National Championship Preview: Oregon's secondary

National Championship Preview: Oregon's secondary

The first College Football Playoff National Championship Game is finally upon us and Dr. Saturday has your pregame prep covered. Every day leading up to the game, we’ll breakdown a piece of each team and preview its role in the upcoming title game. Previous previews: Ohio State's front 7, Oregon's front 7, Ohio State's secondary.

Season highlight: The Pac-12 Championship game against Arizona stands out among all of Oregon’s games this season simply because the Arizona passing offense was among the nation’s best coming into the contest. Oregon limited the Wildcats to just 113 passing yards, a season low for both teams, and just one passing touchdown. The Wildcats were held scoreless in the first half for the first time since 2012. The Ducks also managed to nab an interception, something it hasn’t done often this season.

Player to Watch: Senior cornerback Ifo Ekpre-Olomu was the team’s star in the secondary before suffering a season-ending knee injury in the practices leading up to the semifinal against Florida State. That left senior Erick Dargan as the top player to watch in the Oregon secondary. He leads the team in tackles with 90 and grabbed seven interceptions, including one off Florida State quarterback Jameis Winston is the semifinal. Dargan also had eight tackles in that game.

Strengths: Oregon doesn’t give up a lot of big plays and is only allowing 11.1 yard per completion. While that might seem like a lot, it’s actually good for 26th in the country. No. 1 Stanford allows 9.7 yards per completion. This is a big stat against an Ohio State team that likes to go for home run passes with quarterback Cardale Jones and his cannon for an arm.

Weaknesses: While Oregon might not give up a lot of yards per completion, it does allow teams to complete 24.4 passes per game, which is one of the worst numbers in the nation. That number has dropped to 20.3 passes per game in the past three games and a lot of that can be chalked up to garbage time stats opponents accumulate while they're behind.

Overview: Let’s not sugarcoat this, Oregon’s defense is not the strong suit of its team. It’s passing defense allows 265.9 yards per game and 20 of the team’s 37 touchdowns allowed on offense have come via the pass. Only twice this season — against South Dakota and Stanford — have the Ducks not allowed a passing touchdown.

Of course, it’s easy to understand why the Oregon passing defense has been abused some this season. Oregon’s offense has a tendency to score and score quickly often putting opposing offenses in a hole where they have to pass on nearly every down and usually when the game is out of reach. So while the numbers are bad, they’re also a little bit skewed.

Oregon did not allow any of its final three Pac-12 opponents — Colorado, Oregon State and Arizona — to pass for more than 216 yards. Florida’s State 348 yards was the Ducks’ third-highest total allowed this season, but much of that was because turnovers put the Seminoles in a deep hole that forced them to pass the ball. Florida State actually started the game run-heavy despite having last year’s Heisman winner under center.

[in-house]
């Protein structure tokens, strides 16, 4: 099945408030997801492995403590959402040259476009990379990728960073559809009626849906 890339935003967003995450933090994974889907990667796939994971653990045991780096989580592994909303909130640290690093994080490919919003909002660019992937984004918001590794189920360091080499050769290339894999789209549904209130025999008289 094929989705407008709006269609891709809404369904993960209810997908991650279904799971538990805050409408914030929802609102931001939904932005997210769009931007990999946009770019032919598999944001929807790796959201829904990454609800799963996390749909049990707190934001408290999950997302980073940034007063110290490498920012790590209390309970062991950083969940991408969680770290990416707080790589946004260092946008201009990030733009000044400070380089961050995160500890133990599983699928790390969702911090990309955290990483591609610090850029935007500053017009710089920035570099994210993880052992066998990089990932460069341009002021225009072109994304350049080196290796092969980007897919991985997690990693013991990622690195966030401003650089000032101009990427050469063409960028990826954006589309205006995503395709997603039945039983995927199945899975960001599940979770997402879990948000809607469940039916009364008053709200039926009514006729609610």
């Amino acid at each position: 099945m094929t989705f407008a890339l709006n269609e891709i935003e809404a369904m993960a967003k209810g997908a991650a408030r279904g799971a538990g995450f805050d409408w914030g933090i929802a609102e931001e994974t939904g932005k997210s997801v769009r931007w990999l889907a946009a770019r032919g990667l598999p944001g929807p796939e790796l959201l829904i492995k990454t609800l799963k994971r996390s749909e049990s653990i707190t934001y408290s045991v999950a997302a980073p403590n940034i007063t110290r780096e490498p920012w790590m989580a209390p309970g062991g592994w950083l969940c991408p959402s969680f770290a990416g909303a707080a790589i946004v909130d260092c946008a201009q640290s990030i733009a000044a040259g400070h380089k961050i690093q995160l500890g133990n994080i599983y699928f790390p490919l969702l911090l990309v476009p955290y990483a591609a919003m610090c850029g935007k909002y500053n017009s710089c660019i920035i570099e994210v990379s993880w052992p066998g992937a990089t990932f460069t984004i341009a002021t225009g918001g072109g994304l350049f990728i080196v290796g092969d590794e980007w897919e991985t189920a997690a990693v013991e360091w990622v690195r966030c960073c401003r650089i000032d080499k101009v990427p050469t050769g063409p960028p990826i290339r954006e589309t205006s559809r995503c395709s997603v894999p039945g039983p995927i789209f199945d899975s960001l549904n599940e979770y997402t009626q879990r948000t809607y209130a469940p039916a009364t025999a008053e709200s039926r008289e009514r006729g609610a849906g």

Florida State also threw 48 passes, which was topped only by Washington State’s 63 passes and Cal’s 55 passes. Michigan State also had 47 passes. But in the end, Oregon won all four games by an average of 20.75 points.

Those numbers prove that Oregon isn’t afraid of a pass-heavy game and it's weathered those games in the past. While the Ducks did allow four passing touchdowns to Washington State, the top passing offense in the country, they only allowed two to Cal, two to Michigan State and just one passing touchdown to Florida State, which personifies Oregon’s overall defensive strategy of bend, but don’t break.

Also important to note is that only four of the passing touchdowns allowed against Oregon this season have come beyond the red zone.

Ohio State isn’t a pass-heavy team. If anything, it’s pretty balanced with its running and passing game, but it does have the ability for big passing plays with Jones and receiver Devin Smith, who has emerged as his favorite deep target. Jones’ sample size isn’t quite large enough to make many assumptions about how he runs the passing game. He completed 70.6 percent of his passes against Wisconsin, but 51.4 percent against Alabama. He threw 35 passes against Alabama, which was as many as he had thrown in his entire season. He’s thrown six touchdowns to just one interception, and that pick came against the Tide, which had just 10 picks coming into the game.

If Ohio State follows Florida State’s model — and the model it used against Alabama — it will go run heavy unless it starts to fall behind. The Oregon run defense was gashed early by the Seminoles before they started turning the ball over.

Oregon is at a disadvantage against Ohio State’s passing game, but the Ducks' bend-but-don't-break approach has frustrated a lot of opponents and will surely test Ohio State's young and inexperienced quarterback.

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Graham Watson is the editor of Dr. Saturday on Yahoo Sports. Have a tip? Email her at or follow her on Twitter!

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